Primark has extended its compensation for the victims of the Bangladesh factory fire – which killed over 1,000 garment workers six months ago – and called on other companies to do the same.
The discount clothing retailer said it would pay another three months of salaries to the 3,600 victims of the disaster "to alleviate their immediate hardship." It has already paid out two short-term financial payments to those affected.
The Rana Plaza factory collapsed in April and killed more than 1,100 people. Primark supplier New Wave Bottoms was based in the building and producing clothing for the retailer at the time.
(Read more: Big Brands Face Scrutiny Over Factory Safety)
Primark said that it hoped to start paying long-term compensation payments to New Wave Bottoms' 550-strong workforce, or their dependents, in early 2014.
The disaster focused the world's attention on the often-hazardous working conditions in Bangladesh, and the International Labour Organization (ILO) on Tuesday launched a $25 million project aimed at improving workers' safety in the country.
Primark is one of a number of brands - including H&M, Zara-owner Inditex, and Abercrombie & Fitch - that have signed an ILO initiative to implement better health and safety measures across Bangladesh.
In a statement released on Thursday, a Primark spokesperson said: "Primark will guarantee a further three months' salary to the 3,600 or so victims of Rana Plaza to alleviate their immediate hardship, many of whom worked in the supply chain of other brands.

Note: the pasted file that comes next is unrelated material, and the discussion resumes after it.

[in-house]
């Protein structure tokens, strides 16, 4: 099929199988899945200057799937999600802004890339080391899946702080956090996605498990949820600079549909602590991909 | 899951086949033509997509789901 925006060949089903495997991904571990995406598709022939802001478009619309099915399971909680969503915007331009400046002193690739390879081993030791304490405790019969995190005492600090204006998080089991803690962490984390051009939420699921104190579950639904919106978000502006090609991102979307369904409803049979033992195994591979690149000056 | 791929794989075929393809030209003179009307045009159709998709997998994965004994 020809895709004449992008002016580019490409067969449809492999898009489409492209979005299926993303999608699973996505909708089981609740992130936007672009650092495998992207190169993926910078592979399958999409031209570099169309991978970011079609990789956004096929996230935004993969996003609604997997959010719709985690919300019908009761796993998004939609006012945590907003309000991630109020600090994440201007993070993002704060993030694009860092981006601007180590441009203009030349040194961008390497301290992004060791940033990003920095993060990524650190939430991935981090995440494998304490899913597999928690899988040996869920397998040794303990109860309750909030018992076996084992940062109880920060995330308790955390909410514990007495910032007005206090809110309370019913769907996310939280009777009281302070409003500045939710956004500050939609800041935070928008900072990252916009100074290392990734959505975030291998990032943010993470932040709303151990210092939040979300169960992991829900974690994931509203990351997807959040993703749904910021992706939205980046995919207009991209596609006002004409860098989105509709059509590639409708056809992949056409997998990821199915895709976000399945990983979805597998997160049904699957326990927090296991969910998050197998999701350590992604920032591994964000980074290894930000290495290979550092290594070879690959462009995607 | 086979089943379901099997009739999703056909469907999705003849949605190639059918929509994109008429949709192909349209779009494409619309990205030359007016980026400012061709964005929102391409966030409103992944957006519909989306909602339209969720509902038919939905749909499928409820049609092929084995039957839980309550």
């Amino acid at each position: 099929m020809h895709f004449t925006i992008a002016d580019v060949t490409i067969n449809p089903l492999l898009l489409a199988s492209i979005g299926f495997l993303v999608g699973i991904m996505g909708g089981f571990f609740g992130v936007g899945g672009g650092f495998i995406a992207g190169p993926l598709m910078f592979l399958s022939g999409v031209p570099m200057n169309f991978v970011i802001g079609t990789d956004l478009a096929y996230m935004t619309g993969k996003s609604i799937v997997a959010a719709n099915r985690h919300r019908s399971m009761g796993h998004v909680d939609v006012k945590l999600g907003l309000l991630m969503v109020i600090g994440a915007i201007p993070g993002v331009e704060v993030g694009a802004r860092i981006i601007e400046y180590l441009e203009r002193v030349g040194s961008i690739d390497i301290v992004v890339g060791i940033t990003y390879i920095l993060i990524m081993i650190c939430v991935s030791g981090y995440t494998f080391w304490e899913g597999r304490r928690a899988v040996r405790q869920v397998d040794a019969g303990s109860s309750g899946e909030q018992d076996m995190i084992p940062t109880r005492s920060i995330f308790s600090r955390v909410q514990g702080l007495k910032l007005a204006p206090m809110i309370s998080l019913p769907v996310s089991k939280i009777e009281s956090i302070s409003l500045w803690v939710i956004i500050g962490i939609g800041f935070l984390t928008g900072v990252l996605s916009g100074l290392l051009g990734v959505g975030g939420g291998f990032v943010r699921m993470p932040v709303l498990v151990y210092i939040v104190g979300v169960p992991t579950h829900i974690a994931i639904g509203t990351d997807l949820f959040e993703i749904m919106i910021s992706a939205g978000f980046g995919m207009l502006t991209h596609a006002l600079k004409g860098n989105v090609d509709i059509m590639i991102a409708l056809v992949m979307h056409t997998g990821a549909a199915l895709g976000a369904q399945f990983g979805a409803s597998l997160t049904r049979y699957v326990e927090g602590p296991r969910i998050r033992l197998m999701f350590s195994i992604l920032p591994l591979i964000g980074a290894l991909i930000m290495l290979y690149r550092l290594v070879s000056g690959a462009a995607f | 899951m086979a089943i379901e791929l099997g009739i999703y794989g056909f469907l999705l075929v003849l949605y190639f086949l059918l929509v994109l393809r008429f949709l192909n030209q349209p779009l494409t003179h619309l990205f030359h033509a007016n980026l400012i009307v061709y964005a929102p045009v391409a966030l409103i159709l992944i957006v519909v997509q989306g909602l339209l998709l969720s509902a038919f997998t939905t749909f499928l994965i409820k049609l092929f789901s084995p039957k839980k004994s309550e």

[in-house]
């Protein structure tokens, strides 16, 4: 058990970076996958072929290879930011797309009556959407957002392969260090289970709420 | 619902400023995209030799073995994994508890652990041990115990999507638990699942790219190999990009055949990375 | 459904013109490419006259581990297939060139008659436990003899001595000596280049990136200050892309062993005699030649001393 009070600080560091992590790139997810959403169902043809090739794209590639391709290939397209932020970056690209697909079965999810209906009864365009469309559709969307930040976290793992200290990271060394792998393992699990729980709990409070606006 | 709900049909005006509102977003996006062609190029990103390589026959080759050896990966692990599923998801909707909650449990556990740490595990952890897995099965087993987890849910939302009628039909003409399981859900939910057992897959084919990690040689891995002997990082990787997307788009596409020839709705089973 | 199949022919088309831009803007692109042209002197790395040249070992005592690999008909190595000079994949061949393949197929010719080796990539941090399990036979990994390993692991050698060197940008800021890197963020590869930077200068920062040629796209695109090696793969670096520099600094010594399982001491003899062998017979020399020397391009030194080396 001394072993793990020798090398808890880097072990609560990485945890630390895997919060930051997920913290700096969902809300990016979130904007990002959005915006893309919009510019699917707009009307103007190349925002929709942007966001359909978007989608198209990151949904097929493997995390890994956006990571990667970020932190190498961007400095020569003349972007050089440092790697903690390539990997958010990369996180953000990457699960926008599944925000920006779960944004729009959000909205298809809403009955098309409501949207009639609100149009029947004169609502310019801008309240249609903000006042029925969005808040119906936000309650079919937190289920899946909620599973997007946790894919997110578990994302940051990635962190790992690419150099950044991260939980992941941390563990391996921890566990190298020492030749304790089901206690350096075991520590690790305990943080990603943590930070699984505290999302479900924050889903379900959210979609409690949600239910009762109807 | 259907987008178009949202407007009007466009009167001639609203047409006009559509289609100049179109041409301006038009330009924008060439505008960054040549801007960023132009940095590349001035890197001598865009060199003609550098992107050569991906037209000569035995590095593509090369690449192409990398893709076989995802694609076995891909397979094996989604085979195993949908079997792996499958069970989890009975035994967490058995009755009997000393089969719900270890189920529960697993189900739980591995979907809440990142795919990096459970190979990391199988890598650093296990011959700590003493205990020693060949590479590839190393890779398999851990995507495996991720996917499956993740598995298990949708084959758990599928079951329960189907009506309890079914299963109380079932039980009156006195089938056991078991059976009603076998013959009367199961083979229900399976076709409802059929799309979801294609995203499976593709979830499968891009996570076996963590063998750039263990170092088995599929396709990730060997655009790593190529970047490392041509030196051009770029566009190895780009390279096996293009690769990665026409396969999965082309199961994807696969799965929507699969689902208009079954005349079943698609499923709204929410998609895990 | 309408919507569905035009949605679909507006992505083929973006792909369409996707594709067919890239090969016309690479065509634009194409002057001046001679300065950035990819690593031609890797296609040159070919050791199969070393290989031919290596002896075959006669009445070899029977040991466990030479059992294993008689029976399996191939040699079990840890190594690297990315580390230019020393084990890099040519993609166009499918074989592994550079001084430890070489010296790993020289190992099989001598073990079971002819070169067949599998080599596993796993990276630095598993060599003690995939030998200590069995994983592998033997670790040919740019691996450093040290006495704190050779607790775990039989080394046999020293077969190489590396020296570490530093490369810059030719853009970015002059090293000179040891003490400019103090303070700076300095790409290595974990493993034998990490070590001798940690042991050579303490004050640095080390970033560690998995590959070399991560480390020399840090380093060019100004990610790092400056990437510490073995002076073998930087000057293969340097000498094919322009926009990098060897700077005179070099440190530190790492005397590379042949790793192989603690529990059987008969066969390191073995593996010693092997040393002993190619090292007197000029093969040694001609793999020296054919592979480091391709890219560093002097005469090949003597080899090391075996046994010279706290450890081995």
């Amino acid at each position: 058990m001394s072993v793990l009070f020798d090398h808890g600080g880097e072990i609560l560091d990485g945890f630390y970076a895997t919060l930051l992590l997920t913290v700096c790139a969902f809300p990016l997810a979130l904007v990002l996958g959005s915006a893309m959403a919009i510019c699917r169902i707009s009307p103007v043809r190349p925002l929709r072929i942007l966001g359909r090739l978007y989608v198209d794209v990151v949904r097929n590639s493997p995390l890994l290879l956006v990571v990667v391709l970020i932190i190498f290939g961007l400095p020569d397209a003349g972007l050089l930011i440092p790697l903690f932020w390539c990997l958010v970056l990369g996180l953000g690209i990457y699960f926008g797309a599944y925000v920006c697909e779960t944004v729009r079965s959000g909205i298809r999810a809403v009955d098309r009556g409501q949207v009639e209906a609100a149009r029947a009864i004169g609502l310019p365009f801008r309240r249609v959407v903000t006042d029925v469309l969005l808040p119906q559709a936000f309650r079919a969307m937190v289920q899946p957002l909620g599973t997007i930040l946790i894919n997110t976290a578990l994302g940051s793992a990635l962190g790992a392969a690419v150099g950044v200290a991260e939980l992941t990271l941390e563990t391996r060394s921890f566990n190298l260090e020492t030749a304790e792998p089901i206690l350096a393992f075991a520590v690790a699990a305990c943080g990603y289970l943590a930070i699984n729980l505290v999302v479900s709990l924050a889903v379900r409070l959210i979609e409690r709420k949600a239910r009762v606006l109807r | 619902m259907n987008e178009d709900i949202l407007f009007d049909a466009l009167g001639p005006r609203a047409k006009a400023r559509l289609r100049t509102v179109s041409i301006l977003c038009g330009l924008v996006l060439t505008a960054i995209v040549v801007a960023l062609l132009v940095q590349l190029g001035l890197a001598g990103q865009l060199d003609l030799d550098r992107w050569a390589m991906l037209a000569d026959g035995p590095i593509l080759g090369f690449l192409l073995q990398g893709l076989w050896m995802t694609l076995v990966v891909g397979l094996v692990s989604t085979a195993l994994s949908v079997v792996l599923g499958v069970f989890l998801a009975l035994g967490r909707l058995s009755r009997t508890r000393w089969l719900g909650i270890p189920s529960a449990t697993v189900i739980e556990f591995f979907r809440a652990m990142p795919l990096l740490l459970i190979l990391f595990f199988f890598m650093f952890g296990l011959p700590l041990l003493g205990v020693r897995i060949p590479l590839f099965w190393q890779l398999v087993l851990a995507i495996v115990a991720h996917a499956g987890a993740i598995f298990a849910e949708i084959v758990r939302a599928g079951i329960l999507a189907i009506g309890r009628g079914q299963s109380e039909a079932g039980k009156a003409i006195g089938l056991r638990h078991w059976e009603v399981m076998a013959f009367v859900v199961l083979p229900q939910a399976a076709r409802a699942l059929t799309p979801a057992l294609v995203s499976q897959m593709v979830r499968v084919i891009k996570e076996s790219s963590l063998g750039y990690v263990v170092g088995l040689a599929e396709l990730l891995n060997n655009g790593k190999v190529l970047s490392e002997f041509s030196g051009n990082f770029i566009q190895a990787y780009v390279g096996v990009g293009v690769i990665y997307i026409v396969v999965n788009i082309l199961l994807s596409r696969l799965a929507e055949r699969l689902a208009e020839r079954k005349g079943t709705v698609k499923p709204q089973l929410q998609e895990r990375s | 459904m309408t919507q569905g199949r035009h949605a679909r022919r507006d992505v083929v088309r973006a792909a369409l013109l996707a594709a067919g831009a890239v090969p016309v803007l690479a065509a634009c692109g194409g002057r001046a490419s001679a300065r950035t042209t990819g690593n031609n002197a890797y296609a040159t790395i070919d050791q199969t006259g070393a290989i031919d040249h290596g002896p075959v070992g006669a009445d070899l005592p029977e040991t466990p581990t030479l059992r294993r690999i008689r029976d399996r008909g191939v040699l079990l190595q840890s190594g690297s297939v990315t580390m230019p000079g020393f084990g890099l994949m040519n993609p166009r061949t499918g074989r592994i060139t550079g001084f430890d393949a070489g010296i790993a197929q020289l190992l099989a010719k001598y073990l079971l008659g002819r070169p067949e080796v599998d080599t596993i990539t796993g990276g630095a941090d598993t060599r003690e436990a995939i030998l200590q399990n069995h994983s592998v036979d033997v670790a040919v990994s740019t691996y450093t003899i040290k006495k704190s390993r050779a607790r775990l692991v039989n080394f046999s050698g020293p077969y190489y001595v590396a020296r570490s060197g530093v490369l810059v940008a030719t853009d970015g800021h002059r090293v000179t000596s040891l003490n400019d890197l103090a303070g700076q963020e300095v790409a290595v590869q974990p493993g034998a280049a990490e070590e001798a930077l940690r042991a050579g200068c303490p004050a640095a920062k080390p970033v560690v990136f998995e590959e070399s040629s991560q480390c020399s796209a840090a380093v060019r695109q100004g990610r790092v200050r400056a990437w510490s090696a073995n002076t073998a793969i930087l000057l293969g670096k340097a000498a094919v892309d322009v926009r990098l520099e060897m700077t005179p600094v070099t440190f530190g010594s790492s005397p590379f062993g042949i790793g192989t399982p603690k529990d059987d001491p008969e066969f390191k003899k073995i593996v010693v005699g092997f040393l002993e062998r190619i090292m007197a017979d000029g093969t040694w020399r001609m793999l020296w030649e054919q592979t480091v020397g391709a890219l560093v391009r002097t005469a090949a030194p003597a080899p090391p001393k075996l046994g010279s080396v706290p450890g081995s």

"The company calls on other brands sourcing from Rana Plaza to now contribute a fair share of this tranche of aid."
A number of other brands sourced garments from Rana Plaza, according to Primark, which urged them to pay short-term aid to the 3,000-plus workers supplying their garments.
But the spokesperson added: "If the other 27 brands who sourced in Rana Plaza fail to make this contribution, Primark is guaranteeing today that it will pay another three months wages to all the workers concerned."
Primark has tabled its compensation program with the ILO, and discussions are ongoing as to whether the scheme should be adopted as an industry-wide framework for delivering compensation.
Bangladesh's garment sector is crucial to its economy, employing four million people – mainly women – and generated £20 billion annually, according to Reuters.